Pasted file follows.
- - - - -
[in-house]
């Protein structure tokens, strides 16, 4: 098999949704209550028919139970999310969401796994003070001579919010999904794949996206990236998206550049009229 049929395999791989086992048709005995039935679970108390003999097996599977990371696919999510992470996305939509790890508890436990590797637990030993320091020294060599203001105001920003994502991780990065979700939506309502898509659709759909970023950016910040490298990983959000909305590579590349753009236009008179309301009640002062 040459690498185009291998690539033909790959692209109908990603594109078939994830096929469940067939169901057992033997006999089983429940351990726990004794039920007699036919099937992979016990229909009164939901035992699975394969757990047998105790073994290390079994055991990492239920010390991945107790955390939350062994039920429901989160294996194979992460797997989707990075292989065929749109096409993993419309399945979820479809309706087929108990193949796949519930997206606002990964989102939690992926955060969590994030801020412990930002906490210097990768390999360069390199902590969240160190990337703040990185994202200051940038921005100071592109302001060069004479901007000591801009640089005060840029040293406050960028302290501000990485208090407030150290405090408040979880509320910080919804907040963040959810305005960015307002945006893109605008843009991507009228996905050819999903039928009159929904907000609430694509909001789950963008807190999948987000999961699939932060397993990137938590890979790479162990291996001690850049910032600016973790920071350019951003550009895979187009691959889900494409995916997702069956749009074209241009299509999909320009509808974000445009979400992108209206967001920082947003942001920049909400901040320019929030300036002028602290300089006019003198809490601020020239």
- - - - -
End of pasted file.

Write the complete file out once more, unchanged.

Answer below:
[in-house]
């Protein structure tokens, strides 16, 4: 098999949704209550028919139970999310969401796994003070001579919010999904794949996206990236998206550049009229 049929395999791989086992048709005995039935679970108390003999097996599977990371696919999510992470996305939509790890508890436990590797637990030993320091020294060599203001105001920003994502991780990065979700939506309502898509659709759909970023950016910040490298990983959000909305590579590349753009236009008179309301009640002062 040459690498185009291998690539033909790959692209109908990603594109078939994830096929469940067939169901057992033997006999089983429940351990726990004794039920007699036919099937992979016990229909009164939901035992699975394969757990047998105790073994290390079994055991990492239920010390991945107790955390939350062994039920429901989160294996194979992460797997989707990075292989065929749109096409993993419309399945979820479809309706087929108990193949796949519930997206606002990964989102939690992926955060969590994030801020412990930002906490210097990768390999360069390199902590969240160190990337703040990185994202200051940038921005100071592109302001060069004479901007000591801009640089005060840029040293406050960028302290501000990485208090407030150290405090408040979880509320910080919804907040963040959810305005960015307002945006893109605008843009991507009228996905050819999903039928009159929904907000609430694509909001789950963008807190999948987000999961699939932060397993990137938590890979790479162990291996001690850049910032600016973790920071350019951003550009895979187009691959889900494409995916997702069956749009074209241009299509999909320009509808974000445009979400992108209206967001920082947003942001920049909400901040320019929030300036002028602290300089006019003198809490601020020239």